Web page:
Intelligence / Agencies / Israel

Black, Ian and Morris, Benny. Israel's Secret Wars: A History of Israel's Intelligence Services. New York: Grove Weidenfeld, 1991. 603 pages.

With its 4 million citizens, Israel seemingly flaunts a higher per capita rate of official covert activity than other sovereign countries. Meanwhile, obliging American readers are nostalgic for their own lost glory, presenting a consistent market for books on the much-vaunted efficiency of Israeli intelligence. Journalist Ian Black and historian Benny Morris both have strong sympathies for Israel and kept this book "legally correct" -- they submitted it to Israeli military censors, and many of their sources were required by law to keep their names out of print. It reads like a sober academic tome, perhaps designed as a counterweight to the sensational book by Israeli intelligence ex-patriot Victor Ostrovsky. The authors are strong on episodes of early historical interest, for which declassified primary sources are available, and extremely weak or absent on essential contemporary issues: Israel's role in Iran-contra and Panama, the extent to which Israeli intelligence is responsive to Israel's dependence on arms sales to Third World dictators, and the question of Israeli covert activity and surveillance in the U.S. through the use of Jewish community groups in America.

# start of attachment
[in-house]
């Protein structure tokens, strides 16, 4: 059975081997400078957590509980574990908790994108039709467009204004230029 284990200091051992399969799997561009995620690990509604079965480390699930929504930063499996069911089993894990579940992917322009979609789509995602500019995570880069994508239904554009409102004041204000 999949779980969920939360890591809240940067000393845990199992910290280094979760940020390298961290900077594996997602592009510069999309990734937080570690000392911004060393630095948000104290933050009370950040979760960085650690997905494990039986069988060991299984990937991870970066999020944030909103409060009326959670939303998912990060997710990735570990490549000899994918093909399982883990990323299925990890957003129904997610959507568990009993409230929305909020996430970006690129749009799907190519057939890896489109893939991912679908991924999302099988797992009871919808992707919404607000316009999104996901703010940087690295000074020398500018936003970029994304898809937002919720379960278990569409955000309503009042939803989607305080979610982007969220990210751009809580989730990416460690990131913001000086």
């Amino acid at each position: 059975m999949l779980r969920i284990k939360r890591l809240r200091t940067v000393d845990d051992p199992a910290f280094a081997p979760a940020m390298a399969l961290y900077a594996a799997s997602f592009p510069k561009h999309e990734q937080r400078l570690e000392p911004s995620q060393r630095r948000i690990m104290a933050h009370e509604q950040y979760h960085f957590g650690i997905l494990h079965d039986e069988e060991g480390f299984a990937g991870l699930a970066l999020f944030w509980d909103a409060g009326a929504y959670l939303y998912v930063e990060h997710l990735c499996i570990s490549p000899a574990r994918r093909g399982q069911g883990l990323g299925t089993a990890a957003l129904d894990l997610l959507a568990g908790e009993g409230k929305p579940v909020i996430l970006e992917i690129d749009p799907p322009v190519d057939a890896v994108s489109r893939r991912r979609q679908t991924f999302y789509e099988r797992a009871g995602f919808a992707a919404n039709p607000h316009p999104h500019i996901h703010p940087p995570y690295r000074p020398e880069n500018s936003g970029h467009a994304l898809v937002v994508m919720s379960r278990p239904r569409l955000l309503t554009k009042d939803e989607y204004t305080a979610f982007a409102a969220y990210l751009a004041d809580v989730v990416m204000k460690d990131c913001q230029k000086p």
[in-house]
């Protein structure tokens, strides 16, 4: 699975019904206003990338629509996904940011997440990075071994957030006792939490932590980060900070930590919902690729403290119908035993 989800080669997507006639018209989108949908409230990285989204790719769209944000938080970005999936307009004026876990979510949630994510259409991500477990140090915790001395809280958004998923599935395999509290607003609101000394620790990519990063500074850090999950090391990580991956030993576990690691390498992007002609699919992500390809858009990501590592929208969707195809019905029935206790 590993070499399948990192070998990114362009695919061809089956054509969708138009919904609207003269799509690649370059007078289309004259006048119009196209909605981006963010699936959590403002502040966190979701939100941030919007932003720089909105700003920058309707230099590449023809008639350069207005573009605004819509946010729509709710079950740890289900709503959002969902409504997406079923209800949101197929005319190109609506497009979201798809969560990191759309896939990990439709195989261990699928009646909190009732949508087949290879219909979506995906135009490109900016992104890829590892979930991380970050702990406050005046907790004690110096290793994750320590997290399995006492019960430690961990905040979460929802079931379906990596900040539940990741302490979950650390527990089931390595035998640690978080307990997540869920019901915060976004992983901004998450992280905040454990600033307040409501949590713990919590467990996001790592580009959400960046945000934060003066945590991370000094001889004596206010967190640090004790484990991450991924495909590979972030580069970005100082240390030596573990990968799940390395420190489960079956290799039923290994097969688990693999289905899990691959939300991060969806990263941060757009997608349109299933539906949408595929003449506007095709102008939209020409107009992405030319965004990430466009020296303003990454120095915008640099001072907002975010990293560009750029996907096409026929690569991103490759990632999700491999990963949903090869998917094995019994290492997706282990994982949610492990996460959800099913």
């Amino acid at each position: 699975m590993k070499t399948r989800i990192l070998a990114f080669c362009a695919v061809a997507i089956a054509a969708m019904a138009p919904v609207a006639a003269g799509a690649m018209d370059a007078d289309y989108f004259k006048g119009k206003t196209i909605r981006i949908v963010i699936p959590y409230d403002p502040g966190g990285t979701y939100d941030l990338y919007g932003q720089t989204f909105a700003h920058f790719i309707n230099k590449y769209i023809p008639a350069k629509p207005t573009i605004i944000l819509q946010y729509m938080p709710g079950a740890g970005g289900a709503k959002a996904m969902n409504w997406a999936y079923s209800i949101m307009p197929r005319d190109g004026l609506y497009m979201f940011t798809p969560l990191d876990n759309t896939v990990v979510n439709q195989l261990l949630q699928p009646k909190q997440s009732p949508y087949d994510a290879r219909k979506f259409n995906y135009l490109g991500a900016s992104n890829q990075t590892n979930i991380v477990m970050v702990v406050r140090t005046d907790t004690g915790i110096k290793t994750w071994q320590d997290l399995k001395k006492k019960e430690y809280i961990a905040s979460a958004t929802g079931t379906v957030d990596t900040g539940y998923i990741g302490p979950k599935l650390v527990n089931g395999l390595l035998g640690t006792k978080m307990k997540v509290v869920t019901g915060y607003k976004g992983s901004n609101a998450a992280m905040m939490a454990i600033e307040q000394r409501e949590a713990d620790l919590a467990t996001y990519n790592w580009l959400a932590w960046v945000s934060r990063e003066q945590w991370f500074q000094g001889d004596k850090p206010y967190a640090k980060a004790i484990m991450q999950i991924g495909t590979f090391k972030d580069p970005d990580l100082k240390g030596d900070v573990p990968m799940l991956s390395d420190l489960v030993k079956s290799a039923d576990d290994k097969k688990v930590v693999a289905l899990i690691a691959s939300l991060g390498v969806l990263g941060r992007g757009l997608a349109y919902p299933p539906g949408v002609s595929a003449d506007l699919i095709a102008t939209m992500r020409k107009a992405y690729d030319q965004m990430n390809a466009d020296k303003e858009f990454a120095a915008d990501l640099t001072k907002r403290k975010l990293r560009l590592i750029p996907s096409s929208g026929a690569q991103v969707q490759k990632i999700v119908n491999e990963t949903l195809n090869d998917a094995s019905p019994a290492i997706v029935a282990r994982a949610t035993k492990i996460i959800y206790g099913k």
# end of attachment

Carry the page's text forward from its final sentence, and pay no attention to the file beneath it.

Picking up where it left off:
Ostrovsky, Victor and Hoy, Claire. By Way of Deception: The Making and Unmaking of a Mossad Officer. New York: St.Martin's Press, 1990. 371 pages.

Steven, Stewart. The Spymasters of Israel. New York: Ballantine Books, 1982. 400 pages.

Raviv, Dan and Melman, Yossi. Every Spy a Prince: The Complete History of Israel's Intelligence Community. Boston: Houghton-Mifflin, 1990. 466 pages.

Several books in NameBase tell the history of Israel's Mossad, which is responsible for "foreign intelligence collection, political action and counterterrorism, ... [and which] conducts agent operations against the Arab nations and their official representatives and installations, particularly in Western Europe and the United States." This is from a CIA analysis that was discovered by Iranian students in Tehran in 1979, and reprinted in CounterSpy. Former Mossad chief Isser Harel called the CIA document "anti- Semitic" and a "nightmare" for him, and said that it was "shockingly irresponsible" for the CIA to keep a document like this "rolling around" in the U.S. Embassy. Mossad and Shin Beth have only 1,000 staff officers, but they manage to create more than their fair share of controversy.